US victims twice as likely to pay ransomware demands: report

US victims twice as likely to pay ransomware demands: report
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Victims in the United States are around twice as likely to pay ransomware demands, the security firm Symantec announced in a new report. 

According to the same report, that comes as the average ransom more than tripled over the past year. 

Symantec released its "Internet Security Threat Report" Wednesday morning, which covers trends in online attacks.

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Ransomware is malware that prevents systems from functioning normally until a fee is paid, often by encrypting files and only providing a key after collecting a ransom. It is a successful business model only getting more successful — by Symantec's statistics, the average ransom ballooned from $294 in 2015 to $1,077 in 2016.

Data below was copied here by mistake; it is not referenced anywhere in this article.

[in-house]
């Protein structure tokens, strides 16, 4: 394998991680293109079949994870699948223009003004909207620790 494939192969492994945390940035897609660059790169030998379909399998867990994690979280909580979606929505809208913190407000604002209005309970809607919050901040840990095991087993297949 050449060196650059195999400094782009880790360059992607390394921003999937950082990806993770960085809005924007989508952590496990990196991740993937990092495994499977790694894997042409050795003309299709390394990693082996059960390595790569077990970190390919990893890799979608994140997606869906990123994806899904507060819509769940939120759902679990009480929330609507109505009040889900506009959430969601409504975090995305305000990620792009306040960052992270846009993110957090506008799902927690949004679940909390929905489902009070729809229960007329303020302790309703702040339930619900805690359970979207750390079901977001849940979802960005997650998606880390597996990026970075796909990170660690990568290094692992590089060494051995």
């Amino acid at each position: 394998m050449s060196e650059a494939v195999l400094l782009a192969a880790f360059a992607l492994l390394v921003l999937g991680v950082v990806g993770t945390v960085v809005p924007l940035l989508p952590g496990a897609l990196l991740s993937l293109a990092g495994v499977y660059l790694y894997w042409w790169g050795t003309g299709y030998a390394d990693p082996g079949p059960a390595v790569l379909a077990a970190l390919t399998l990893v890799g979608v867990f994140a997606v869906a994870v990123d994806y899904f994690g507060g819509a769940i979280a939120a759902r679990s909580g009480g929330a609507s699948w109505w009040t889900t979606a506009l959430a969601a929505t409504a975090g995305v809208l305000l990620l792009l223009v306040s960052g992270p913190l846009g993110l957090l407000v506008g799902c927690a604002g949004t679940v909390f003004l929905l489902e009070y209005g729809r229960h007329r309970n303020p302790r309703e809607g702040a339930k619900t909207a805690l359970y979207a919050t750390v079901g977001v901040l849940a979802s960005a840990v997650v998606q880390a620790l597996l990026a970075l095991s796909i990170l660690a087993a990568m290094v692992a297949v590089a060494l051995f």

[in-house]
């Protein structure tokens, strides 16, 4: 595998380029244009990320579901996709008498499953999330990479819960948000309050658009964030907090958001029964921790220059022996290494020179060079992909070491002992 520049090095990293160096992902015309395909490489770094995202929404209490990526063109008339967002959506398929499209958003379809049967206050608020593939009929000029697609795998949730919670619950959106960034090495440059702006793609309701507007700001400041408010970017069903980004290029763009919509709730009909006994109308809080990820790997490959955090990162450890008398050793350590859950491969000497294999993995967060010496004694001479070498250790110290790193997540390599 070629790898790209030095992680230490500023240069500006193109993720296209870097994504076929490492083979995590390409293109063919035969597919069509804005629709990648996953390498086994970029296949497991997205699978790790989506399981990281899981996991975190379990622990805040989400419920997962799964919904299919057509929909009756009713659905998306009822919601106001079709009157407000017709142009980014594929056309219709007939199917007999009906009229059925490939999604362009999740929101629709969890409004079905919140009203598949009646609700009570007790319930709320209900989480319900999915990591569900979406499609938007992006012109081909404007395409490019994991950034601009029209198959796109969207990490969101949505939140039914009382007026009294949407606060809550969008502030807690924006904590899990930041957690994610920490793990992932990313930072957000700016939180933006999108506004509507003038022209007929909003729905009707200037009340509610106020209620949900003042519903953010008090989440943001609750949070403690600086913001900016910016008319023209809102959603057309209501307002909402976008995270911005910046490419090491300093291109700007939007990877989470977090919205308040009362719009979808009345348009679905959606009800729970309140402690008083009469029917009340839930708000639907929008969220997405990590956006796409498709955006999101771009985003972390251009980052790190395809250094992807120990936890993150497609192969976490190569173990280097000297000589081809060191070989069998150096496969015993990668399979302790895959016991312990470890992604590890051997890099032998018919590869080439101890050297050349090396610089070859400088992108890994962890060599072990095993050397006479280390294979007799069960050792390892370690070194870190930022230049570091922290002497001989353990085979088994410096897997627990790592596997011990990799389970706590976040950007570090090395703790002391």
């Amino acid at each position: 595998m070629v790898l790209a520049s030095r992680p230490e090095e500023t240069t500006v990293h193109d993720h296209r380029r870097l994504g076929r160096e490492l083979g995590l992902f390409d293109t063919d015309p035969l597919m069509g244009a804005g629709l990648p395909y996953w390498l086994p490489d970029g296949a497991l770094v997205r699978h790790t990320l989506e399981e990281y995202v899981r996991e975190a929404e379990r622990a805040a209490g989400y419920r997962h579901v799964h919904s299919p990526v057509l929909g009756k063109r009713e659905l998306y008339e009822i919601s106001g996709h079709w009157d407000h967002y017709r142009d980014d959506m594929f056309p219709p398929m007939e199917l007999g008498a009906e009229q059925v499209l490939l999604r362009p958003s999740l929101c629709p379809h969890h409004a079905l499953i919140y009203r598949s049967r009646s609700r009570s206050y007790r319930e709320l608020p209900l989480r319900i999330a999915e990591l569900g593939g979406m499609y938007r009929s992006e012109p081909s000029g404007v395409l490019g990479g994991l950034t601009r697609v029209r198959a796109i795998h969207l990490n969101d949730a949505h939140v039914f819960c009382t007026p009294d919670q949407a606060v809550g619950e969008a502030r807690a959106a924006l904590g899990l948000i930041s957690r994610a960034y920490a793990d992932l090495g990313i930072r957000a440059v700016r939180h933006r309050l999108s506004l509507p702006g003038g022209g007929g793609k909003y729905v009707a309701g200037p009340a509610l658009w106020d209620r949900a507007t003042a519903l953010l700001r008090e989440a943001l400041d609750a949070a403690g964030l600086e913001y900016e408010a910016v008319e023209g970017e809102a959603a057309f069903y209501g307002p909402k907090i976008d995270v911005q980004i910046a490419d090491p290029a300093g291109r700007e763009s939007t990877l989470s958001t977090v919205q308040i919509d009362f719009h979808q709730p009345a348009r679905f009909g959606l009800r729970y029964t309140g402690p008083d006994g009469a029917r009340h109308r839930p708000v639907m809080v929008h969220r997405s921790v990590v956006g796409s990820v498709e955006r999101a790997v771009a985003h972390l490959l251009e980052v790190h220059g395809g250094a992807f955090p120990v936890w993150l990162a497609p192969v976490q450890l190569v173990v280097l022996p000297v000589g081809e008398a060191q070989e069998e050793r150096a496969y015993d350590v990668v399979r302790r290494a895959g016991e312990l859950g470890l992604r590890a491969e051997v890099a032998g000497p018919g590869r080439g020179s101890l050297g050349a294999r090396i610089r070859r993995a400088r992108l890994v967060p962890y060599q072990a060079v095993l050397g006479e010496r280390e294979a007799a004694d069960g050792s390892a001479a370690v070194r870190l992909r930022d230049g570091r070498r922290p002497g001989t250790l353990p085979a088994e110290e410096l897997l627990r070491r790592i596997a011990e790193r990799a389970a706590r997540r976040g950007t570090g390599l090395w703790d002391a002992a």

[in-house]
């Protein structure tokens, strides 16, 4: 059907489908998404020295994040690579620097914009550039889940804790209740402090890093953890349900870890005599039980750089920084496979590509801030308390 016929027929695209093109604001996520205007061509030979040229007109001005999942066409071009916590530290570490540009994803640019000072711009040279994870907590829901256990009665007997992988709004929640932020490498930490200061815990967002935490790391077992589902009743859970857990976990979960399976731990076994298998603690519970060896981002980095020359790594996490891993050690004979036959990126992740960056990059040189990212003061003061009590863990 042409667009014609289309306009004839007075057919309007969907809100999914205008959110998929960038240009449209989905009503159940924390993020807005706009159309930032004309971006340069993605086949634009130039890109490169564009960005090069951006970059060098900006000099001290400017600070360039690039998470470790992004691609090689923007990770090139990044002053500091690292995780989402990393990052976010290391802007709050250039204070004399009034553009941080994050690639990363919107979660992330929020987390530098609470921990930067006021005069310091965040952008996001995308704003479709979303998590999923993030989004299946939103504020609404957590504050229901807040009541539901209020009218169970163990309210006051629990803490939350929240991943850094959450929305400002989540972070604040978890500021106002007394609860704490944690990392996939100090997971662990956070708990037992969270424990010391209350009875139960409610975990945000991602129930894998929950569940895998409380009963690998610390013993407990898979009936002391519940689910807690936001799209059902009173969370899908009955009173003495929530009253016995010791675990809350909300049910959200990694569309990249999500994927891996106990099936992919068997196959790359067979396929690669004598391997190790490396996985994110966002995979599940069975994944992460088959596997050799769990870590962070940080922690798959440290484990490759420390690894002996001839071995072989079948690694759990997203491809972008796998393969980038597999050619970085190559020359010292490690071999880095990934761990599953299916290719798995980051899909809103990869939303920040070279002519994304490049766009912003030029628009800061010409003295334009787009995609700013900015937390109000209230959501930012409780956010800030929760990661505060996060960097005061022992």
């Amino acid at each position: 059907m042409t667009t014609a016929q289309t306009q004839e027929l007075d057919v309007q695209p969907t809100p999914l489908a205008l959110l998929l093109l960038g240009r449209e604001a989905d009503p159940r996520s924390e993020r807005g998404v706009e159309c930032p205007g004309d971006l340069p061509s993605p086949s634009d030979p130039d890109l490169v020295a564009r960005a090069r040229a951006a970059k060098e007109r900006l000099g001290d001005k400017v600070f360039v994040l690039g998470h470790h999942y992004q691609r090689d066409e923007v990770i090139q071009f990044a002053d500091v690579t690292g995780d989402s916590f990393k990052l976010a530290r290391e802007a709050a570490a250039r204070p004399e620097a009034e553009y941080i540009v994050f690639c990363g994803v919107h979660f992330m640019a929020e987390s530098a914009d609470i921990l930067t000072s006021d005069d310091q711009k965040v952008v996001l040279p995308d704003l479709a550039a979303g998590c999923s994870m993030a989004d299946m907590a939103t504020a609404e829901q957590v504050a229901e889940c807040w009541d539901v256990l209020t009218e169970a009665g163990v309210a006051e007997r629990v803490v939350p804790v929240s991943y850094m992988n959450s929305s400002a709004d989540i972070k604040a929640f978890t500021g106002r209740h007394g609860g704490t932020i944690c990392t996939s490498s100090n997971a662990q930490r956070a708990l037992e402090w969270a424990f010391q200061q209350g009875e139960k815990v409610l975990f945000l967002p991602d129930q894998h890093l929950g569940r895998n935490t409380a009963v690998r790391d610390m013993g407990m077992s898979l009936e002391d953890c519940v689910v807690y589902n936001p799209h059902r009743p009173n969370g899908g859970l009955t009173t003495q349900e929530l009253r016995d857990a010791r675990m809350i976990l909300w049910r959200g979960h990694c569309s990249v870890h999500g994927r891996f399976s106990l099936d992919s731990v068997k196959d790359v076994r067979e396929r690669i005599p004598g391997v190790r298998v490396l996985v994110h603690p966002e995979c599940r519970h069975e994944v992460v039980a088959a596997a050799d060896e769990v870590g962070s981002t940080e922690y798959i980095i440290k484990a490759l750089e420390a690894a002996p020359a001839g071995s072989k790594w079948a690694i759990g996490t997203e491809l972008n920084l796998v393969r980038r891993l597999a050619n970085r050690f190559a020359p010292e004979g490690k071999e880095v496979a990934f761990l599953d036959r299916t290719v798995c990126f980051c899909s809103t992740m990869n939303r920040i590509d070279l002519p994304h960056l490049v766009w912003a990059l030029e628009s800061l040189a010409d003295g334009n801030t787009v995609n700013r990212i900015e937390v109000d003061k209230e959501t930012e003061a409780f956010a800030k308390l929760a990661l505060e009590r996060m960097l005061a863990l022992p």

"So many people pay the ransom, criminals haven't figured out a level people will not pay," Kevin Haley, director of Symantec Security Response, told The Hill.

The company tabulates that while 34 percent of victims worldwide pay the ransom, 64 percent of Americans do.

The report also covers new problems as more and more businesses begin to use cloud services rather than locally install software and hardware. 

Most chief information officers only believe their networks use 30 to 40 cloud services. Symantec finds the average to be 928, a total 33 times greater. That can be dangerous, because it means that a substantial amount of responsibility for guarding documents, assuring file integrity and preventing malware falls on companies outside visibility of the people trying to protect it. 

"Over the years, CIOs have gotten good control over the hardware and software connected inside their physical network environment. They have lost control of the outside environment," said Haley.